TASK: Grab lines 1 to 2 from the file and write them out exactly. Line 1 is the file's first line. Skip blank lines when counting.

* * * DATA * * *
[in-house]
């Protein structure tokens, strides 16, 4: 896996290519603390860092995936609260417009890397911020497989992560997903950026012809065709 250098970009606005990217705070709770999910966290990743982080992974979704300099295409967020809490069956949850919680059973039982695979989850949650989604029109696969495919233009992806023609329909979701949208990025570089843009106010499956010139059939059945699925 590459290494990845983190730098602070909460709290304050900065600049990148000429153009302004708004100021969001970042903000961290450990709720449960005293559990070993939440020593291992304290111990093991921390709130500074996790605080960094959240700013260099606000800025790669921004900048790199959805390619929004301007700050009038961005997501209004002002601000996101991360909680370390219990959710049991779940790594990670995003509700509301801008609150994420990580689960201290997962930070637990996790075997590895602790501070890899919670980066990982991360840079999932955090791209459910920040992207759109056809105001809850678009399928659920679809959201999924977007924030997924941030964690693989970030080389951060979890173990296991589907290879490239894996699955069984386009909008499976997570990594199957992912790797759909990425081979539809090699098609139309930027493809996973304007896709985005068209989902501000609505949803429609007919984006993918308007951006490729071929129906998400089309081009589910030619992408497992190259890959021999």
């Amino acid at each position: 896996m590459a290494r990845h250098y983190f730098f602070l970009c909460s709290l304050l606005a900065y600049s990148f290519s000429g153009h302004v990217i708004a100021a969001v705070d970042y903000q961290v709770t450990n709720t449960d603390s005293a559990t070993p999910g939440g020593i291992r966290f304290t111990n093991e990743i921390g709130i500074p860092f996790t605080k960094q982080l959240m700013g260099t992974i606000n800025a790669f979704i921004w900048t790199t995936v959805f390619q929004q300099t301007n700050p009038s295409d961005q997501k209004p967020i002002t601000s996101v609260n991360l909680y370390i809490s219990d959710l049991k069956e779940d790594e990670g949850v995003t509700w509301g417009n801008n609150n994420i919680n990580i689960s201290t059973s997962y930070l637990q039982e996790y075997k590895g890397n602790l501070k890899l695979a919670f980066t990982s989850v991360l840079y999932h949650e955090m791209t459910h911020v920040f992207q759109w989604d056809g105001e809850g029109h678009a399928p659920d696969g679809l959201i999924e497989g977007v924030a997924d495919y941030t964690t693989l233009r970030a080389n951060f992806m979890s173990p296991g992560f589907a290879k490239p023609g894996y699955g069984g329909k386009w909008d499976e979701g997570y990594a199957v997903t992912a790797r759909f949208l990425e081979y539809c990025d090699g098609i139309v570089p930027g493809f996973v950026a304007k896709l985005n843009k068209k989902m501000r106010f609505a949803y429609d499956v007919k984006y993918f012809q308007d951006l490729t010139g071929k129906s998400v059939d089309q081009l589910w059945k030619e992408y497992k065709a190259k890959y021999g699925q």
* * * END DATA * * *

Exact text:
[in-house]
């Protein structure tokens, strides 16, 4: 896996290519603390860092995936609260417009890397911020497989992560997903950026012809065709 250098970009606005990217705070709770999910966290990743982080992974979704300099295409967020809490069956949850919680059973039982695979989850949650989604029109696969495919233009992806023609329909979701949208990025570089843009106010499956010139059939059945699925 590459290494990845983190730098602070909460709290304050900065600049990148000429153009302004708004100021969001970042903000961290450990709720449960005293559990070993939440020593291992304290111990093991921390709130500074996790605080960094959240700013260099606000800025790669921004900048790199959805390619929004301007700050009038961005997501209004002002601000996101991360909680370390219990959710049991779940790594990670995003509700509301801008609150994420990580689960201290997962930070637990996790075997590895602790501070890899919670980066990982991360840079999932955090791209459910920040992207759109056809105001809850678009399928659920679809959201999924977007924030997924941030964690693989970030080389951060979890173990296991589907290879490239894996699955069984386009909008499976997570990594199957992912790797759909990425081979539809090699098609139309930027493809996973304007896709985005068209989902501000609505949803429609007919984006993918308007951006490729071929129906998400089309081009589910030619992408497992190259890959021999």